When choosing the right color (s) for your brand, having a basic understanding of color theory can make a huge difference in how your brand is perceived and received. Believe it or not, different colors evoke different emotions, and because of this, color choices can make a huge difference in the clients you are attracting (if any) and how these clients perceive not only you but your products and services too.
Color is something that we subconsciously react to, so whether we realize it or not, we all have an intrinsic ability to tell what’s good and what misses the mark.
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Utilizing the right color is also a super efficient way for you to build brand recognition. Think about the last time you went to grab a Coke, did you look for the scripted font, or did you search for the infamous red label?
Keeping this in mind when developing your brand can help you be sure you’re making the right color choices and building brand recognition, which translates into something we all want, more sales!
So, now that we’re clear on how important the right colors are to your brand, let’s get into some basic color theory!
Choosing the Right Color Starts With the Color Wheel
The original color wheel was developed in 1706 by Sir Isaac Newton, and has been the standard ever since.
Within the color wheel, we have our primary, secondary, and tertiary colors. Mixing primary colors creates secondary colors, and tertiary are then developed from there.
Warm and Cool Tones
When you take the basic color wheel shown above and split it down the middle, you’re left with cool tones and warm tones. This is an awesome place to begin your color choices, as you can decide if you want your business to be seen as cool and collected or warm and inviting.
If you’re unsure of what tone you think your business should have, take a look at those around you selling the same services or products.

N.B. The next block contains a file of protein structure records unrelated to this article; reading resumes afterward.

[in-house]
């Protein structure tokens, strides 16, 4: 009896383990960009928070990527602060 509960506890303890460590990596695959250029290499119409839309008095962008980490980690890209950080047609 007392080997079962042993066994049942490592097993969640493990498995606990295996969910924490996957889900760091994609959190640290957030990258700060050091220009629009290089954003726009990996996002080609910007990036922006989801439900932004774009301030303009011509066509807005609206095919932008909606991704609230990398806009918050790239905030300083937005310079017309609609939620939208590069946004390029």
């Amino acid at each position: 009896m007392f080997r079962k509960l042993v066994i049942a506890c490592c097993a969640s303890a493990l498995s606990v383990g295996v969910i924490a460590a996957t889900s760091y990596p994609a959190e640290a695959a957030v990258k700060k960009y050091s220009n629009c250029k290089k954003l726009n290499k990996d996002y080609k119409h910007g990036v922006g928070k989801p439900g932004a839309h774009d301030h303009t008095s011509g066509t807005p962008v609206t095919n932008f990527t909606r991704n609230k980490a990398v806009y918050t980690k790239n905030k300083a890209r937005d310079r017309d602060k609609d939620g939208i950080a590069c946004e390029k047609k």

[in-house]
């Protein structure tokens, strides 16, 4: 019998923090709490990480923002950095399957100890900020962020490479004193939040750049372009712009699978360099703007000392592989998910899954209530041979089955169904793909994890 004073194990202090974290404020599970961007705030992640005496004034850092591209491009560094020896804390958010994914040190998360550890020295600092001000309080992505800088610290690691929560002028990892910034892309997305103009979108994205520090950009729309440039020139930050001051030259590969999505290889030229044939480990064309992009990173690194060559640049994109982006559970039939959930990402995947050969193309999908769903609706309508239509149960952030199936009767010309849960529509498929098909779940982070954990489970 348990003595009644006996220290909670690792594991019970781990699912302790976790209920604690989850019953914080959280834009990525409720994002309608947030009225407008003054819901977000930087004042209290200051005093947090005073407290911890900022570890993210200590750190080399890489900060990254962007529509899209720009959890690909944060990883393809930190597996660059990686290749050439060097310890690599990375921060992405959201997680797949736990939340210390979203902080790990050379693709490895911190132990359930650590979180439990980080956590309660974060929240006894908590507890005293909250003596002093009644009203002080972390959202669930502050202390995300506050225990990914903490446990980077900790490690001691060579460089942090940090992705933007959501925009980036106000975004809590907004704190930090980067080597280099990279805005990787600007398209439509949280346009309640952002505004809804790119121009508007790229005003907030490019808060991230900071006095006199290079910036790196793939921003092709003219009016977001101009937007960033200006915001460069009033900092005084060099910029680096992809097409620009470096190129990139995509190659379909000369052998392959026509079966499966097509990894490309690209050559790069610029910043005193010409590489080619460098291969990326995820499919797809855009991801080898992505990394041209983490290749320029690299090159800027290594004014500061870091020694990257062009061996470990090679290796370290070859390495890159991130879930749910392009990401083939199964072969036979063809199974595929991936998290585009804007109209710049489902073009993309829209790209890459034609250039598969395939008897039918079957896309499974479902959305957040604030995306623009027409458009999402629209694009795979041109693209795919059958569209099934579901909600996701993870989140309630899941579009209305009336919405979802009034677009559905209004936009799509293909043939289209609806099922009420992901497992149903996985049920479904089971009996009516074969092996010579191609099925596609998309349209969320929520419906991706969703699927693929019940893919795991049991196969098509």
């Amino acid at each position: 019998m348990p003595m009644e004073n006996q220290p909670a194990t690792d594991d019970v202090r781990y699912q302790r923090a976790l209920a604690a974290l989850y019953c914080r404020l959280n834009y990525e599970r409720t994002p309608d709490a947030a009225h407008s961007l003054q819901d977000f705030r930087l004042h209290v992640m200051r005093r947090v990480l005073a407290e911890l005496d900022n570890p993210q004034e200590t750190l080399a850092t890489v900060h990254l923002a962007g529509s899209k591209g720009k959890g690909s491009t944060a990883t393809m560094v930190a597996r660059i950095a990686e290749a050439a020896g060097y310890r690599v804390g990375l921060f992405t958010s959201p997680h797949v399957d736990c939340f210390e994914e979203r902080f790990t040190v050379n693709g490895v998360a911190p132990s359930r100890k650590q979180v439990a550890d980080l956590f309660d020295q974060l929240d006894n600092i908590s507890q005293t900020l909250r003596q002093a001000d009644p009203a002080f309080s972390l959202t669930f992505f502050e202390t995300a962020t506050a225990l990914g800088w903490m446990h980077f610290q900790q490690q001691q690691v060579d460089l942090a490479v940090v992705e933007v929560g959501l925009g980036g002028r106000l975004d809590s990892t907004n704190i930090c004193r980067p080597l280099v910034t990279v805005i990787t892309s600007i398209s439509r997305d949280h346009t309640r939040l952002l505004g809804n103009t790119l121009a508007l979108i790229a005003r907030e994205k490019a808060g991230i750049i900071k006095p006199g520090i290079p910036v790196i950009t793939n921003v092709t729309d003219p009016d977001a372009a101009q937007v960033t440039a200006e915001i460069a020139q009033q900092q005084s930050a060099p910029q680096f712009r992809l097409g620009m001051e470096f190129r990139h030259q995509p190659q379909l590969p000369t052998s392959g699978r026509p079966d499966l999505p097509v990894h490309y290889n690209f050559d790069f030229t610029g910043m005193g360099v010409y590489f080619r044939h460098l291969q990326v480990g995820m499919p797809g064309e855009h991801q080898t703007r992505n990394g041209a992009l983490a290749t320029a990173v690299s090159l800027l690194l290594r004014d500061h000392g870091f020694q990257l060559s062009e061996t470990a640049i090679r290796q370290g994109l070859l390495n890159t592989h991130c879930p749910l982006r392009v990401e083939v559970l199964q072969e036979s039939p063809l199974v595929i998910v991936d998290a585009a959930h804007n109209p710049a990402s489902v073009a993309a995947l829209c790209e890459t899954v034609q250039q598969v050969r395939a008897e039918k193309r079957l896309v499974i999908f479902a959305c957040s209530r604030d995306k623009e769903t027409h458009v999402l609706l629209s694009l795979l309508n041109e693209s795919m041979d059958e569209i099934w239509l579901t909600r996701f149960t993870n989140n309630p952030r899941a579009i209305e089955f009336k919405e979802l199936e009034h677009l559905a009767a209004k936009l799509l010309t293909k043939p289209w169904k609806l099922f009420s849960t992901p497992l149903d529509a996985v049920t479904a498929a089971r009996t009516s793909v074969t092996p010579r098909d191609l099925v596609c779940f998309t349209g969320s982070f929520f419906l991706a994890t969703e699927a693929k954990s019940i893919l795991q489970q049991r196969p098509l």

For example, how many fast food places can you think of that use the color blue? Not very many right? Well, that’s because blue is one of the least common colors we see in natural foods, so it makes sense not to use it if we’re trying to induce hunger.
Now, think of the same question in regards to yellow or red? Well, just right now I can think of Mcdonalds, Wendys, KFC, DQ, Arbys…I think you get the point.
What we can learn from this is that sometimes, it’s necessary to look at what your competitors are doing, and learn from them. Why make the same mistake as someone else, when you can avoid the costly rebrand and do it right the first time?
Complementary colors are those which fall oppositely on the color wheel. Using this color scheme creates contrast, which improves readability, and can leave you with a super interesting and vibrant design. Be careful with this one though, as using complementary colors at full saturation may be a bit too intense.
This color scheme uses 3 colors that appear beside each other on the color wheel. This arrangement of colors is most often found in nature, and therefore automatically pleasing to the eye. With this selection, it’s best to use one color as a primary, the second to support, and the third as an accent. This helps ensure that you’re colors aren’t competing.
With the triadic color scheme, you choose colors that are evenly spaced around the wheel. This scheme also provides contrast, but the balance is especially important here. As with the above color schemes, it’s optimal to choose one color as the dominant and the other two as accents.
Now that you’ve got a starting point, try researching logos that effectively use color (and those that don’t if you want a good laugh), and, as with anything, give it a try!
Also be sure to check in next week for part 2 of this blog, where I’ll explain 3 more color schemes, AND give you a quick and dirty rundown of color meanings!